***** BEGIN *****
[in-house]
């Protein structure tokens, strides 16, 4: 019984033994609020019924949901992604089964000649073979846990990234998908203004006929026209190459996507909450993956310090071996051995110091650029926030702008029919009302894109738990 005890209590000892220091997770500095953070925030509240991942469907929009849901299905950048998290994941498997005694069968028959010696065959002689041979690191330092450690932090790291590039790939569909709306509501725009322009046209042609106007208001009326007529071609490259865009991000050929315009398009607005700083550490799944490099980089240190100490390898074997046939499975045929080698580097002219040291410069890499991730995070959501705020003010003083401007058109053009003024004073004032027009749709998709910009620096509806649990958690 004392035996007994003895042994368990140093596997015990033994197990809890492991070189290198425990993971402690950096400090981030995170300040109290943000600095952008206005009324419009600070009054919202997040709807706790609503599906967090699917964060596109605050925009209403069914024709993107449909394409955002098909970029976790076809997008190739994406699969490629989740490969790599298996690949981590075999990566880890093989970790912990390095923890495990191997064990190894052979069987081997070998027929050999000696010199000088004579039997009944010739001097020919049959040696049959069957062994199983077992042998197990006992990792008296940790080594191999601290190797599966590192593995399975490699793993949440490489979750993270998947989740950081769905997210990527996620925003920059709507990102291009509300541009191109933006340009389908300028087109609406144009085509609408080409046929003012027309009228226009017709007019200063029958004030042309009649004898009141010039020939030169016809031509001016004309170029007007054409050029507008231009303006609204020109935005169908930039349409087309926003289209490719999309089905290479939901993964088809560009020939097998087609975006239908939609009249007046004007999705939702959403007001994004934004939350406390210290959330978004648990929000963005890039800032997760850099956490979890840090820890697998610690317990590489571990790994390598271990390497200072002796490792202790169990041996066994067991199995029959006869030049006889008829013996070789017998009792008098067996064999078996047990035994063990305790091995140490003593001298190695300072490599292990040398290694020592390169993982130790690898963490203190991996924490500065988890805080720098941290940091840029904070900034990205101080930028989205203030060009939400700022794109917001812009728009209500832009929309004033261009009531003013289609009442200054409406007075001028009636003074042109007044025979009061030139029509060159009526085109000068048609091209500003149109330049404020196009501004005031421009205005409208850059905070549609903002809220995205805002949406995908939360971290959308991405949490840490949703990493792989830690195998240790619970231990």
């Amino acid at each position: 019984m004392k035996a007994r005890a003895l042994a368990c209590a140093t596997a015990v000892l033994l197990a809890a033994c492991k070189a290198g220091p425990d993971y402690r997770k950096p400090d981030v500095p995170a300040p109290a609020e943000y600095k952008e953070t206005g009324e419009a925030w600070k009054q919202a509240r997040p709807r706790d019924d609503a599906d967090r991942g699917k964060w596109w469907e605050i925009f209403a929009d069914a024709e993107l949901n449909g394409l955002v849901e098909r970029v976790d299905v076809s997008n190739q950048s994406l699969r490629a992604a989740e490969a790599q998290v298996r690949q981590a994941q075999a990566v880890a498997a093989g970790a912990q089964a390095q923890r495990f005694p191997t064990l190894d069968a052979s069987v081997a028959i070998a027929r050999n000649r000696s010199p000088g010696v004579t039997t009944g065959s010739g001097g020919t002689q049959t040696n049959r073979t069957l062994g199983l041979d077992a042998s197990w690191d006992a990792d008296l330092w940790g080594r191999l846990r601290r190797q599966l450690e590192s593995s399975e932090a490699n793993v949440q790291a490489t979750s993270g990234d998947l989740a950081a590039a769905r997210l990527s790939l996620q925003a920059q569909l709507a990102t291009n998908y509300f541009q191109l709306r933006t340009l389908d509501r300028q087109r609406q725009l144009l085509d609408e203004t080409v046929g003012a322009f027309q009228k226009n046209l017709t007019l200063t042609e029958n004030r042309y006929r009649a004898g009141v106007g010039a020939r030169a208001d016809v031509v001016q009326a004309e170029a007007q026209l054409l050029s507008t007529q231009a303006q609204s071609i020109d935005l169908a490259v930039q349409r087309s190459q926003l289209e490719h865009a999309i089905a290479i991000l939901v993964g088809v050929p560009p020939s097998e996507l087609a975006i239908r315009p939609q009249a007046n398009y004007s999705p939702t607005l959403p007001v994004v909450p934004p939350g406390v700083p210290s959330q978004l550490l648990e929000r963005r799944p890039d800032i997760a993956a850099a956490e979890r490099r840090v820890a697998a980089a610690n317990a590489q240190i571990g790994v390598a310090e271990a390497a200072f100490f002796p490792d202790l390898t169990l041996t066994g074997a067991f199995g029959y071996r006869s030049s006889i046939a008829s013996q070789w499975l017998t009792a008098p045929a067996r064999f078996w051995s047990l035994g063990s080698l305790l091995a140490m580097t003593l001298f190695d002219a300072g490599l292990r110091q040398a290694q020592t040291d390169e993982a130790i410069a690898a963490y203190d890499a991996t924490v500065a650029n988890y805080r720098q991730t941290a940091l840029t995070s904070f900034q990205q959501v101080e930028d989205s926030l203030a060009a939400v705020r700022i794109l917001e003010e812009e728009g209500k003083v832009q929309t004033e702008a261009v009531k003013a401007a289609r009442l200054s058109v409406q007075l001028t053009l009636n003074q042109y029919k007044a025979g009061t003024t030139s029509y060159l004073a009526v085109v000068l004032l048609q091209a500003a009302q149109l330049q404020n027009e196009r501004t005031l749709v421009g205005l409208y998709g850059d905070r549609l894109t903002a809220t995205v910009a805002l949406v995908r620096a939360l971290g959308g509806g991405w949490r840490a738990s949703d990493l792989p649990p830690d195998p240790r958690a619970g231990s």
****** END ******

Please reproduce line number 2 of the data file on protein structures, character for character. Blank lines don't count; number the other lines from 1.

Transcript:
């Protein structure tokens, strides 16, 4: 019984033994609020019924949901992604089964000649073979846990990234998908203004006929026209190459996507909450993956310090071996051995110091650029926030702008029919009302894109738990 005890209590000892220091997770500095953070925030509240991942469907929009849901299905950048998290994941498997005694069968028959010696065959002689041979690191330092450690932090790291590039790939569909709306509501725009322009046209042609106007208001009326007529071609490259865009991000050929315009398009607005700083550490799944490099980089240190100490390898074997046939499975045929080698580097002219040291410069890499991730995070959501705020003010003083401007058109053009003024004073004032027009749709998709910009620096509806649990958690 004392035996007994003895042994368990140093596997015990033994197990809890492991070189290198425990993971402690950096400090981030995170300040109290943000600095952008206005009324419009600070009054919202997040709807706790609503599906967090699917964060596109605050925009209403069914024709993107449909394409955002098909970029976790076809997008190739994406699969490629989740490969790599298996690949981590075999990566880890093989970790912990390095923890495990191997064990190894052979069987081997070998027929050999000696010199000088004579039997009944010739001097020919049959040696049959069957062994199983077992042998197990006992990792008296940790080594191999601290190797599966590192593995399975490699793993949440490489979750993270998947989740950081769905997210990527996620925003920059709507990102291009509300541009191109933006340009389908300028087109609406144009085509609408080409046929003012027309009228226009017709007019200063029958004030042309009649004898009141010039020939030169016809031509001016004309170029007007054409050029507008231009303006609204020109935005169908930039349409087309926003289209490719999309089905290479939901993964088809560009020939097998087609975006239908939609009249007046004007999705939702959403007001994004934004939350406390210290959330978004648990929000963005890039800032997760850099956490979890840090820890697998610690317990590489571990790994390598271990390497200072002796490792202790169990041996066994067991199995029959006869030049006889008829013996070789017998009792008098067996064999078996047990035994063990305790091995140490003593001298190695300072490599292990040398290694020592390169993982130790690898963490203190991996924490500065988890805080720098941290940091840029904070900034990205101080930028989205203030060009939400700022794109917001812009728009209500832009929309004033261009009531003013289609009442200054409406007075001028009636003074042109007044025979009061030139029509060159009526085109000068048609091209500003149109330049404020196009501004005031421009205005409208850059905070549609903002809220995205805002949406995908939360971290959308991405949490840490949703990493792989830690195998240790619970231990």